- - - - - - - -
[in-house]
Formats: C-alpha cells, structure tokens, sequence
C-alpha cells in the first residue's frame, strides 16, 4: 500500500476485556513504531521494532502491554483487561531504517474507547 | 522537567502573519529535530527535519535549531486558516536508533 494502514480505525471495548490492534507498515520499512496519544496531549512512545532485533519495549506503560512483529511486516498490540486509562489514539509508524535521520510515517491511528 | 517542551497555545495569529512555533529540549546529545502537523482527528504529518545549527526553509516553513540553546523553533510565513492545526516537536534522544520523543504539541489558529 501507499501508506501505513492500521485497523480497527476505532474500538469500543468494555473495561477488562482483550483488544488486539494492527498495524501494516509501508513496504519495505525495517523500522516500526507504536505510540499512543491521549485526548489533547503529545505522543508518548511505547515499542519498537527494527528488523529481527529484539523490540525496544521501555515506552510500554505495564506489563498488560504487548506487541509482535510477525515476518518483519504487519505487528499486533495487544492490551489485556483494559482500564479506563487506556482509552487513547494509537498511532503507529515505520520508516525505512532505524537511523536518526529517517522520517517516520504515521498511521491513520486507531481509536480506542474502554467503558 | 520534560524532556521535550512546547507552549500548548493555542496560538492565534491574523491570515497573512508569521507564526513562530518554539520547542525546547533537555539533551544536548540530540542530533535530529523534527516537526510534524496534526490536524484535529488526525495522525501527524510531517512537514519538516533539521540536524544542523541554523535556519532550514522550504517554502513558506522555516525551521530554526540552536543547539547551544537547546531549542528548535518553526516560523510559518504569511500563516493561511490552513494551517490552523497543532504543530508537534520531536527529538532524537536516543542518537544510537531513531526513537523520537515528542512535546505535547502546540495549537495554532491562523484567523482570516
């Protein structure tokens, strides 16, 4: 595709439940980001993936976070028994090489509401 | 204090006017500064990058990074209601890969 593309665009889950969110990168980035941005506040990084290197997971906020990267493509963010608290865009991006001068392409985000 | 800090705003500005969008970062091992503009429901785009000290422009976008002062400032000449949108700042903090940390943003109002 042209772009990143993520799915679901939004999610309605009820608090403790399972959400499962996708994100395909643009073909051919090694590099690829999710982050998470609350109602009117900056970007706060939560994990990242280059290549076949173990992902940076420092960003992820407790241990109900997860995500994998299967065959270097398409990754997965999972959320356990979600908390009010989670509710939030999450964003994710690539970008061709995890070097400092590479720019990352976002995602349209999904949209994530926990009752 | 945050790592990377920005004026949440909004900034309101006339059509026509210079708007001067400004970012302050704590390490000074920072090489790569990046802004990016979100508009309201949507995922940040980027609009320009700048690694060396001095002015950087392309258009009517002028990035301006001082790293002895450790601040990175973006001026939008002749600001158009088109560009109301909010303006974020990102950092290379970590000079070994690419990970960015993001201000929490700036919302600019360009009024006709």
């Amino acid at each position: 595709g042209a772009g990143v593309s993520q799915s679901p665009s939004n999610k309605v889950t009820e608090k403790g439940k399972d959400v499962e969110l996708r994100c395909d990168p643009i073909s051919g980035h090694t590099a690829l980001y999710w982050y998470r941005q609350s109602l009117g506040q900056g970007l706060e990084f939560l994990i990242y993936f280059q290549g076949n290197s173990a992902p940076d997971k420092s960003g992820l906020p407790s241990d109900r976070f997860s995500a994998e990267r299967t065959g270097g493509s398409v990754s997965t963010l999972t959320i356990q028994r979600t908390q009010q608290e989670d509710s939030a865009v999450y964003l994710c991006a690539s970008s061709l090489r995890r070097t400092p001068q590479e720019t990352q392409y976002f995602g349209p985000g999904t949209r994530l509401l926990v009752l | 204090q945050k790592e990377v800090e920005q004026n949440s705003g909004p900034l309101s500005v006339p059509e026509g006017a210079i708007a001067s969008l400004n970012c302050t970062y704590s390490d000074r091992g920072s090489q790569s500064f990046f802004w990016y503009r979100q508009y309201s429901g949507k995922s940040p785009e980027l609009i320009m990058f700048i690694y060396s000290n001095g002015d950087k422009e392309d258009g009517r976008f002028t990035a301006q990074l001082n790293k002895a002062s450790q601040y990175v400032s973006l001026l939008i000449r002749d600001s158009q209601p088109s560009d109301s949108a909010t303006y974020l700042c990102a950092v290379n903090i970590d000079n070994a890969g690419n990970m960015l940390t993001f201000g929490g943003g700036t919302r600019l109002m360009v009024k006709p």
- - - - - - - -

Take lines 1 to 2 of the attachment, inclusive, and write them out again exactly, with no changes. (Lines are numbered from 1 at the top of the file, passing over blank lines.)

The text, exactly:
[in-house]
Formats: C-alpha cells, structure tokens, sequence